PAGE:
Our current research projects
ERC Project HydroSocialExtremes
Unraveling the mutual shaping of hydrological extremes and society
The Transformative Potential of Extreme Weather Events
Triggers for Disaster Risk Reduction and Development (TRAMPOLINE)
When it rains it pours
Biogeophysical drivers and societal responses to compound natural hazard events in Sweden
Research portrait: Malin Göteman
CNDS Deputy Director and Associate Professor at Department of Electrical Engineering, Uppsala University
- What is your area of expertise?
Resilience of offshore renewable energy systems to extreme wave events, with a focus on wave energy systems. Also related topics, such as performance optimization of large wave energy systems, and resilience of the electrical grid to disruptive events.
- What sparked your interest in natural hazards and disaster science?
I am interested in renewable energy systems as these are required for a sustainable society with no negative impact on climate and environment. Wave energy has a lot of potential that has not yet been utilized. The largest challenge for wave energy systems is offshore survivability, which sparked my interest in extreme wave events and disaster science.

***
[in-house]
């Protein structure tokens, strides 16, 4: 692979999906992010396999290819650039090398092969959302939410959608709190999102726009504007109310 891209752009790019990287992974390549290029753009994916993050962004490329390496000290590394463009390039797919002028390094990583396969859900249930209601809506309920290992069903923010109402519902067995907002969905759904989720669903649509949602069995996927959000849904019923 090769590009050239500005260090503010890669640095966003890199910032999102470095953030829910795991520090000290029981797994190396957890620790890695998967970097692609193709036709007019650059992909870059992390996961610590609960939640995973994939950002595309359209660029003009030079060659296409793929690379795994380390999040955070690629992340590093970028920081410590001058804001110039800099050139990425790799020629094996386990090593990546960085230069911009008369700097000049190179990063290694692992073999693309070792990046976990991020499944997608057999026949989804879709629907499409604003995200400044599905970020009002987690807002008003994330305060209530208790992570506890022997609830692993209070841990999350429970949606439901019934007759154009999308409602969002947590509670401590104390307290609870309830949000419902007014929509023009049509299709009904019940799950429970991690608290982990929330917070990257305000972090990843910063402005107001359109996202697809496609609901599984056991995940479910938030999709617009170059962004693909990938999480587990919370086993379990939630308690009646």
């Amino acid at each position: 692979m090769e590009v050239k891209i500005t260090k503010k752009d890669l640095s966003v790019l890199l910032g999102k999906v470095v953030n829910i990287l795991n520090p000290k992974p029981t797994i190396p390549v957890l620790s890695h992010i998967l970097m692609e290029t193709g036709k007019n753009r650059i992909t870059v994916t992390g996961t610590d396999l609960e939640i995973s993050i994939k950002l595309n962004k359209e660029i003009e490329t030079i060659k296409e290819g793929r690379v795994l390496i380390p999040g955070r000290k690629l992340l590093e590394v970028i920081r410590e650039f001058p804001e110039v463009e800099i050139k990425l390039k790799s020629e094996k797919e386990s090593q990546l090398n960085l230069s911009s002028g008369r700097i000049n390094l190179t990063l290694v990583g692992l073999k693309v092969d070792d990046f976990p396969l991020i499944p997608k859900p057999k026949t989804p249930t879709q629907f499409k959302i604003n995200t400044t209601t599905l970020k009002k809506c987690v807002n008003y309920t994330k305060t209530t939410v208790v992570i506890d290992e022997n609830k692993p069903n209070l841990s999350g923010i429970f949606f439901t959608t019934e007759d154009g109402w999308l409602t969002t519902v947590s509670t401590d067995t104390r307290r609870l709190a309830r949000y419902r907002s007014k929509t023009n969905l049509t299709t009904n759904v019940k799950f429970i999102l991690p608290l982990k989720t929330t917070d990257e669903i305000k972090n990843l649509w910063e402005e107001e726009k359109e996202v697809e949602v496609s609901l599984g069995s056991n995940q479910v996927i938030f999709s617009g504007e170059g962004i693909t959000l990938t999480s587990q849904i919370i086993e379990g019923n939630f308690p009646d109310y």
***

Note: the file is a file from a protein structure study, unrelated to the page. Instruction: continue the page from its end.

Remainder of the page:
If you could only work on one problem/issue/challenge in natural hazards and disaster science it would be the same topic as now, because the need for renewable energy systems is ever increasing, and many offshore renewable energy systems (mostly wind energy farms) are currently being installed, at even deeper waters. As the energy infrastructure is critical to our society, reliability of those offshore renewable energy systems is of uttermost importance.
What book or paper has been most influential to your career and why?
Difficult question! My academic career started in theoretical physics, I did my PhD in string theory. The book that motivated me to start studying physics and pursue an academic career was probably "Gekrümmter Raum und verbogene Zeit - Einsteins Vermächtnis" by Kip S. Thorne, a popular science book that I bought and read while living in Berlin and working with art.
What do you like to do when you’re not working on research?
What is your golden tip for early career scientists?
Create your own network, and use it. Be pro-active and ask senior researchers for advise and mentoring. Learn to say no and prioritize among your activities.